Texting and Driving: The Law in Washington State

Wednesday, April 13th, 2016

Using a cellphone and text messaging while driving can and does cause both minor and major car accidents according to our Tacoma texting accident lawyer.  In response, the State of Washington has passed laws limiting how drivers can use cellphones or other wireless devices while in their cars.  These laws are intended to reduce the number of distracted drivers on the road.

The University of Washington found that in a study of 7,800 drivers, 624 drivers (over 8 percent of participants) were observed using an electronic hand-held device while driving.  According to the National Highway Traffic Safety Administration, using your cellphone to send a text takes your eyes off the road for about 5 seconds.

Can I Use My Cellphone While Driving?

Drivers in non-commercial motor vehicles are not allowed to put a cellphone (or other wireless communication device) up to their ear while driving.  You must use your cellphone in a hands-free setting using a speaker, headset, or earpiece.

Even if you are not putting the cellphone to your ear, you also are not allowed to send, read, or write a text message while driving a car.  Driving is defined to include the period of time you are waiting in your car for a traffic signal light to change.  If you violate the texting law you will be guilty of a traffic infraction.  The penalty amount of the infraction is currently $124.   However, the fact that you committed a traffic infraction cannot be given to your insurance company or your workplace.  As such, it will not have the potential to increase your insurance rate.

Both the hands-free cellphone law and the ban on texting law are primary laws in the State of Washington.  This means that a police officer can issue a ticket for a violation of either law without any other driving offense taking place.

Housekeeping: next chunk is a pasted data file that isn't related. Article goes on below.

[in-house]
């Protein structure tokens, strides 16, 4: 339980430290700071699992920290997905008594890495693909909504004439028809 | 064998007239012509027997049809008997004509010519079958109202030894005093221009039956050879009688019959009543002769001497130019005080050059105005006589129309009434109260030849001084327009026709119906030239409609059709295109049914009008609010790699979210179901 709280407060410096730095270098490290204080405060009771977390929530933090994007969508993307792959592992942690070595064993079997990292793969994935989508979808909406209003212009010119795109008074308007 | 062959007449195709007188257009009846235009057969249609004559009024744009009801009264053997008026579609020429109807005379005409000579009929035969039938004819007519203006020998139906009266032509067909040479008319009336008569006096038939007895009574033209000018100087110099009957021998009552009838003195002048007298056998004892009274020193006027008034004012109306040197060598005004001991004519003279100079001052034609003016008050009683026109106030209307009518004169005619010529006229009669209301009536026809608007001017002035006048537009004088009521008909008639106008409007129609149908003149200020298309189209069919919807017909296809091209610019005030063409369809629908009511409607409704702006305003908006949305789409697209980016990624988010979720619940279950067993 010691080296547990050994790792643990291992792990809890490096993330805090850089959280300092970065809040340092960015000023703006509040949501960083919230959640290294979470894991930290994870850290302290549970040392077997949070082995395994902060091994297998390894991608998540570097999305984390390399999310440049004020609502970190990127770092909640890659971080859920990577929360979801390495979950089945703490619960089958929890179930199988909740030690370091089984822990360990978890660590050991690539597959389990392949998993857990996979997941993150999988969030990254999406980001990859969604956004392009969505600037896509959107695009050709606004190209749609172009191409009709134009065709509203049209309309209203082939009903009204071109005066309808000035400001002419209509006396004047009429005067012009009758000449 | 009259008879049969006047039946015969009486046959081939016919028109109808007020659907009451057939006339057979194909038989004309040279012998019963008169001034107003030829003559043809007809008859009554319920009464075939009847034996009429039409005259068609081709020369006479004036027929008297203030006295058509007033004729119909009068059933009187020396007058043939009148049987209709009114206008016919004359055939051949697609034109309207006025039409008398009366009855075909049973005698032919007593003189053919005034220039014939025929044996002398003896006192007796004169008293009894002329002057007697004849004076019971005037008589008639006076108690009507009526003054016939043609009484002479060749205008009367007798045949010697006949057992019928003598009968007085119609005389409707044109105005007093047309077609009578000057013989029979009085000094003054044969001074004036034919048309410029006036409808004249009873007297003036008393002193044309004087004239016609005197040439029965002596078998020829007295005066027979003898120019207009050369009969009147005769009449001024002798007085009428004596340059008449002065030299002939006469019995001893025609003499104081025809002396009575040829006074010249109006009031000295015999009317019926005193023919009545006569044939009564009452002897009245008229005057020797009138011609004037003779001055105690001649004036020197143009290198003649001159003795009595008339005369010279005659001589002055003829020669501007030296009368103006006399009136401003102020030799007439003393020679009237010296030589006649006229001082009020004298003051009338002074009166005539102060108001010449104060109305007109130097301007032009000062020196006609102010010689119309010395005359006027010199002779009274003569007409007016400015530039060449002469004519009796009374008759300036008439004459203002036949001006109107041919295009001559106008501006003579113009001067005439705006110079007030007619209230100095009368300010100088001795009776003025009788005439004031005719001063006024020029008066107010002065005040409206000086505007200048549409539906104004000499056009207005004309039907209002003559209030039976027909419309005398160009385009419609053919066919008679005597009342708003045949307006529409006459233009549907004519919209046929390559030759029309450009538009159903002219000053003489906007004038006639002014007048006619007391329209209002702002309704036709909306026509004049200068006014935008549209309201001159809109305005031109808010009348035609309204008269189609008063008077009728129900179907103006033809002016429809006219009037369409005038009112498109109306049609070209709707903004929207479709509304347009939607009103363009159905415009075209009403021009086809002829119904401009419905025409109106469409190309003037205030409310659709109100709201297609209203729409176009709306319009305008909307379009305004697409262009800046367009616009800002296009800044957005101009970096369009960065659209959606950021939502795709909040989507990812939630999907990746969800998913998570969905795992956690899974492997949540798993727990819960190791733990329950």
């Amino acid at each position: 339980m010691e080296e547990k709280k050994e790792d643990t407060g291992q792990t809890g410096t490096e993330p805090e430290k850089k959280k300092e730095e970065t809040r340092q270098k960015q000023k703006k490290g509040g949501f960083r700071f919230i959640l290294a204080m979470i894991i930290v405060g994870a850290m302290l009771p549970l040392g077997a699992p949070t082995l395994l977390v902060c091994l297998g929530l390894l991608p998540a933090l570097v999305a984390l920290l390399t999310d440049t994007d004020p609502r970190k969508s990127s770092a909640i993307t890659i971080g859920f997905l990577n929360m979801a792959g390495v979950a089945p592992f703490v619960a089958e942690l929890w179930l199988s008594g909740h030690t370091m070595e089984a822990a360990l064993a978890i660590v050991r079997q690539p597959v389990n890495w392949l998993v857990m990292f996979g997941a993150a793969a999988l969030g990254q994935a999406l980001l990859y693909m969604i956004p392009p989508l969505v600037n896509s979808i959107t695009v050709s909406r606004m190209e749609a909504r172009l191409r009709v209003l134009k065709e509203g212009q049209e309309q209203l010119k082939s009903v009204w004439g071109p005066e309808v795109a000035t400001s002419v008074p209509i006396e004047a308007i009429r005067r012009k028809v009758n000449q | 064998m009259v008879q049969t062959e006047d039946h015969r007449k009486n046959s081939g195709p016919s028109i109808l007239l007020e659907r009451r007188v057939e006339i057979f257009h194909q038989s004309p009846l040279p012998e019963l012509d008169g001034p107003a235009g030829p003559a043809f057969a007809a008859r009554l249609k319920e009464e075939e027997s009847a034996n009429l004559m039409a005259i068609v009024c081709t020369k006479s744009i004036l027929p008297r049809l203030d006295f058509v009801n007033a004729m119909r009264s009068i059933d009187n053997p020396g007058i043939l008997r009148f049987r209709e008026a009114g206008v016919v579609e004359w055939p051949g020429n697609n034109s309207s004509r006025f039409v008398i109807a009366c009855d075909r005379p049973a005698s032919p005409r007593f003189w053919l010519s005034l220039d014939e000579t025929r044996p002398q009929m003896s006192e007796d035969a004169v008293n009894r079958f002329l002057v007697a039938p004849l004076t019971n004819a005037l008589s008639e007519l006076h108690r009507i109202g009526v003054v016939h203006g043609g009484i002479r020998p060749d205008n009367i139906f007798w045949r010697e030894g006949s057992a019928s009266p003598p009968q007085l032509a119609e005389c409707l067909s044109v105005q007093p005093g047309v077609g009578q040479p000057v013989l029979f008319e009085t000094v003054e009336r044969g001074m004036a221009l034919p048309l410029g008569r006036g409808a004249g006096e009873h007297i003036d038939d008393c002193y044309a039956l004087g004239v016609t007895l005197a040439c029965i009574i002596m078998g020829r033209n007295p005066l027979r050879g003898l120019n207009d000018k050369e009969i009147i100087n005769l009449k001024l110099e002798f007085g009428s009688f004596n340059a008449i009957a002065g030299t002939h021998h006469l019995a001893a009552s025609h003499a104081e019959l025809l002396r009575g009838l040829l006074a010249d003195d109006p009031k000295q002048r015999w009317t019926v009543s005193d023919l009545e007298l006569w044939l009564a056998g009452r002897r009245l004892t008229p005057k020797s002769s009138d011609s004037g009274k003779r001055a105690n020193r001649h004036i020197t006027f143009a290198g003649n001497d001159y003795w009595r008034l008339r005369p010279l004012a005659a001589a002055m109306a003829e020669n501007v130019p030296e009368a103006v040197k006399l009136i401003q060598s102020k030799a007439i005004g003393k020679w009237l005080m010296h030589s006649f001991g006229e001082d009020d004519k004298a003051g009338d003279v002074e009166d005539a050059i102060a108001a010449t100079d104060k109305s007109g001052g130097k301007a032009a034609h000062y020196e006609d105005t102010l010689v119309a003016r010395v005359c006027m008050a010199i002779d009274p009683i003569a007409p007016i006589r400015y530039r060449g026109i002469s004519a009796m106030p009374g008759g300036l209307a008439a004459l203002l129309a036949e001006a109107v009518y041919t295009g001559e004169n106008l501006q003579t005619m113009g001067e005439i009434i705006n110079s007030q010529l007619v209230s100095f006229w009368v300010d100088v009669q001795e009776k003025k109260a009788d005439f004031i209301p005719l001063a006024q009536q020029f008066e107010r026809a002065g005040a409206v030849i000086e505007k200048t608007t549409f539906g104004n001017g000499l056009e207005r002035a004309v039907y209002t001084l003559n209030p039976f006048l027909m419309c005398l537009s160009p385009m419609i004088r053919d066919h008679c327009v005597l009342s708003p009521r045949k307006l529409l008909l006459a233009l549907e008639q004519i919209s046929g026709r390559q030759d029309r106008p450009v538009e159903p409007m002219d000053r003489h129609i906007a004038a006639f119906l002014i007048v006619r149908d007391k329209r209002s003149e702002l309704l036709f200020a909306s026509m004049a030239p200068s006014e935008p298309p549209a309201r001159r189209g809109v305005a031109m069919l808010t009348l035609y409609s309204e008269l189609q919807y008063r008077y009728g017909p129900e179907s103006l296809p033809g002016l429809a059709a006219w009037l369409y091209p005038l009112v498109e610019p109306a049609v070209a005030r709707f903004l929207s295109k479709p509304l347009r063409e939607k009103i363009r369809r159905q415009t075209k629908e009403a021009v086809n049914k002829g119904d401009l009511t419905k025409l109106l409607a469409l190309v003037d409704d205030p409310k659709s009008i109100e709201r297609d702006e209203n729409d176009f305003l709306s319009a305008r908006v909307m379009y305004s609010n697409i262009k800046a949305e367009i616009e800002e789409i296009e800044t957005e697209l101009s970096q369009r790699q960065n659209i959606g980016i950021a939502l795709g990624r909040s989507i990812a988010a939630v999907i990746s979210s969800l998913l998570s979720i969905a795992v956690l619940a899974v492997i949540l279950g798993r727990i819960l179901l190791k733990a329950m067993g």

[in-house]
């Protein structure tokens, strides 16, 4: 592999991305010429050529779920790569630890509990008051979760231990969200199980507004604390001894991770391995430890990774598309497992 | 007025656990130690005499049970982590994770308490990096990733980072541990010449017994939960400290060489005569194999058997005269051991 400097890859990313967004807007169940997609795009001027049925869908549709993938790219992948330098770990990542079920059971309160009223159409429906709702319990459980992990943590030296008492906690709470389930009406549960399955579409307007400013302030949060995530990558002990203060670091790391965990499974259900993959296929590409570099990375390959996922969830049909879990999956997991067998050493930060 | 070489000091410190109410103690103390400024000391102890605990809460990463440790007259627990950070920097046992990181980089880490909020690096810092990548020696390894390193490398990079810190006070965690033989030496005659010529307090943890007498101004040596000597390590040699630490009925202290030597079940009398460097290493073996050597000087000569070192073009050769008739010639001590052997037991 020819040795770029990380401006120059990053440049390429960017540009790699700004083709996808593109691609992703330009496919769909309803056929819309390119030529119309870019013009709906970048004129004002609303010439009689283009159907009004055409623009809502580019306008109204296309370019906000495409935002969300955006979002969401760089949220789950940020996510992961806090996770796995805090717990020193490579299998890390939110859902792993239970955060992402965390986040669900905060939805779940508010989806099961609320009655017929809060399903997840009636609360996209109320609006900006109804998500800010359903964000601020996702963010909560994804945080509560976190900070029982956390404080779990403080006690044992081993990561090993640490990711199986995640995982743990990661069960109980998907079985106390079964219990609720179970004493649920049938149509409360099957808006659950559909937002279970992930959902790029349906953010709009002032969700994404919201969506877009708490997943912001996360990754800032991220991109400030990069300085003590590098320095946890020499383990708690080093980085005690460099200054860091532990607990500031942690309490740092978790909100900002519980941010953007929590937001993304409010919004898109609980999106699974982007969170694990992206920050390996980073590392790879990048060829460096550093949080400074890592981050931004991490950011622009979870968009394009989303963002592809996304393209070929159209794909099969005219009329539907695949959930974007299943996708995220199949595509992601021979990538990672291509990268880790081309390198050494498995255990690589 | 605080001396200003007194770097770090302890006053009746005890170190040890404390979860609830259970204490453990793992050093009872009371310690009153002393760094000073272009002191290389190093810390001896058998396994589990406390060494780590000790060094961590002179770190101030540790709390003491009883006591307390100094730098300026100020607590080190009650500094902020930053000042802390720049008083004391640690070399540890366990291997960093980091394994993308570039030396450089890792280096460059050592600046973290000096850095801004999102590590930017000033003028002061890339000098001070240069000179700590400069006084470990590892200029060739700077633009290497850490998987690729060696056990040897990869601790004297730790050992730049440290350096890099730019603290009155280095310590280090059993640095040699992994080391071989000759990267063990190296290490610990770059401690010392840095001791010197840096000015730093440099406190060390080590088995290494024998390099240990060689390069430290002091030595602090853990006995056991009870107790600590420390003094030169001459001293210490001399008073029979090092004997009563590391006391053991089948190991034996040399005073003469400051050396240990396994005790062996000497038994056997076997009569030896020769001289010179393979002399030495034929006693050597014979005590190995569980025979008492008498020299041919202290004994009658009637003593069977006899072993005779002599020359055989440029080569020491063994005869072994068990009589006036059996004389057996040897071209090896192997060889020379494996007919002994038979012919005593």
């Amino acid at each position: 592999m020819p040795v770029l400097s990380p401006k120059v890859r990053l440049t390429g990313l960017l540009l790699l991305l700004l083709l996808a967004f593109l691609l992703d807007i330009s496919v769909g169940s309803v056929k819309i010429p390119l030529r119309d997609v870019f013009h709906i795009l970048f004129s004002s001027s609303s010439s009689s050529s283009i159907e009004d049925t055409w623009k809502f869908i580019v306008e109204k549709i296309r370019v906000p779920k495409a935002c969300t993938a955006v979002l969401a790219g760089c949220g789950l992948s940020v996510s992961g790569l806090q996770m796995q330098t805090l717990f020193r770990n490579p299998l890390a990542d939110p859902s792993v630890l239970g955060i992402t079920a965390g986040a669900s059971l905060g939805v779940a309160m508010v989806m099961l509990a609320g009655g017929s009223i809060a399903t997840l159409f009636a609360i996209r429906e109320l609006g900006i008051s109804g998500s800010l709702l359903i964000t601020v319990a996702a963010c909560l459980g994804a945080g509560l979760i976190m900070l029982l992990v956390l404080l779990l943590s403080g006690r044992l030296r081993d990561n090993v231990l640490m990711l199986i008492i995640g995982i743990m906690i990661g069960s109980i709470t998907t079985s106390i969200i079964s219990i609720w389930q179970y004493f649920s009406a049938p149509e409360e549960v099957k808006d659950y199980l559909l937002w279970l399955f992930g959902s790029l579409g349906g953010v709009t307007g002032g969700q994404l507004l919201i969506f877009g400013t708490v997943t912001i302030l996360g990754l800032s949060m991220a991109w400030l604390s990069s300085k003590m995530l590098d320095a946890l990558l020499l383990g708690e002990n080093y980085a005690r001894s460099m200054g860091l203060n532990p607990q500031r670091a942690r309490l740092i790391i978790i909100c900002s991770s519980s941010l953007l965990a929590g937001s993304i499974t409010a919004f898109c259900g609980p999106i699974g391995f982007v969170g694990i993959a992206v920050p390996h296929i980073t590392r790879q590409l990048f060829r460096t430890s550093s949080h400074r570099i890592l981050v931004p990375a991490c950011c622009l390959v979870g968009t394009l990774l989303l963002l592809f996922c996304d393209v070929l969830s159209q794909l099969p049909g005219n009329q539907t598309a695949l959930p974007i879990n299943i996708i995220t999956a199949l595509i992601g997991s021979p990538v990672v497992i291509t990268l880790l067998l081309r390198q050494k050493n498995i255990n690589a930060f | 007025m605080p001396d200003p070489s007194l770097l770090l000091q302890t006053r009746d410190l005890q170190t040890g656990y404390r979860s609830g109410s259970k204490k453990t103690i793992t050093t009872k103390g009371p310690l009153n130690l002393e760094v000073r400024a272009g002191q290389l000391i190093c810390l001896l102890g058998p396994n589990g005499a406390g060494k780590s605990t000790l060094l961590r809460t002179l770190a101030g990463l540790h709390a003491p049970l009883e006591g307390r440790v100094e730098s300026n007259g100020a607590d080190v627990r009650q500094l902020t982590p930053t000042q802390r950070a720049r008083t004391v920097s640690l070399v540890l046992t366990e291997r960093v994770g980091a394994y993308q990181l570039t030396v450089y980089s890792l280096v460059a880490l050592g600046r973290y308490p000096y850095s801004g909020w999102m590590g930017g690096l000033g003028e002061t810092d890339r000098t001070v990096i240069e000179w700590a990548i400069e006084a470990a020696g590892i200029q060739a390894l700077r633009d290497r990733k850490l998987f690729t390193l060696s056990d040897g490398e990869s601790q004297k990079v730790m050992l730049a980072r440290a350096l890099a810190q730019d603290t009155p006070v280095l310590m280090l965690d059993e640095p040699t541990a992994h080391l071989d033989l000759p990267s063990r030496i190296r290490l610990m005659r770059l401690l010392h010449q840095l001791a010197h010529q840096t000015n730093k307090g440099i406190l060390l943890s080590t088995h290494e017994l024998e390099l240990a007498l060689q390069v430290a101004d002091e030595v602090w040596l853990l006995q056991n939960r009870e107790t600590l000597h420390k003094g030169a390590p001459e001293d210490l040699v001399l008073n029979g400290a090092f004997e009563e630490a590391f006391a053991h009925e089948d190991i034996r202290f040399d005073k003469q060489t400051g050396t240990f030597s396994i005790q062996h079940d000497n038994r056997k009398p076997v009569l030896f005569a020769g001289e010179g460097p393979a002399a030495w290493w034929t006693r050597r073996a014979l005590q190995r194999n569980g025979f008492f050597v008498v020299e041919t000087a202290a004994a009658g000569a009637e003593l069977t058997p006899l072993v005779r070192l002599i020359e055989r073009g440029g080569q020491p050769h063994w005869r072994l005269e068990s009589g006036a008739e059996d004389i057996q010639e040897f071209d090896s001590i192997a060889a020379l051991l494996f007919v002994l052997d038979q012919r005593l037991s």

Ways to Legally Use Your Cellphone While Driving

You are currently allowed to use your cellphone to perform the following activities while driving.  You may:

1.  Read, select, or enter a phone number or name in a cellphone if you are trying to make a phone call.

2.  Use a GPS navigation feature if it is voice-activated, fastened to the vehicle, and allows you to send or receive messages without taking your attention away from the road or using either hand.

3.  Put your cellphone to your ear or text if you are attempting to report illegal conduct, to ask for emergency or medical help (such as in a car accident), to prevent injury to people or property, or you are a bus or taxi driver and are using an electronic device mounted on a vehicle.  You may also put your cellphone to your ear if you are using a hearing aid.

Further, if you only have an intermediate license, then you are not permitted to use a wireless device or even a hands-free device unless you are reporting illegal conduct, asking for emergency help, or preventing injury to a person or property.

To avoid violating the law, you should get off the road if you need to use a handheld cellphone and want to read, write, or send a text message.

If You Get a Notice of Infraction for Cellphone Use While Driving

A police officer can write a notice of infraction if he or she personally observed you violating the law. This means the police officer must have seen you placing your cellphone to your ear or sending, reading, or writing a text message while driving.  If a police officer believed that you were sending or writing a text message while driving, then it may be possible to use your cell phone records as evidence to deny whether you were actually performing this activity.  The police officer would have cited you under RCW 46.61.667 (hands-free cellphone use) or RCW 46.61.668 (cellphone texting while driving).

You will have 15 days to respond to the notice of infraction if you are given the notice in person.  You can respond to the notice by paying the penalty amount, contesting that you violated the texting statute and requesting a hearing, or you can try to get a reduced penalty by explaining mitigating circumstances at a hearing (if you fall under an exception). At this hearing, you might need to subpoena the police officer so that you can be given an opportunity to cross-examine him and dispute his testimony.

If you are cited for a violation of the texting statute, you should call a traffic accident lawyer to discuss options and represent you at the infraction hearing.  Or, if you or a loved one has been injured by a distracted driver, you should contact our Tacoma texting accident Tacoma Car Accident Lawyers at Greene & Lloyd, PLLC


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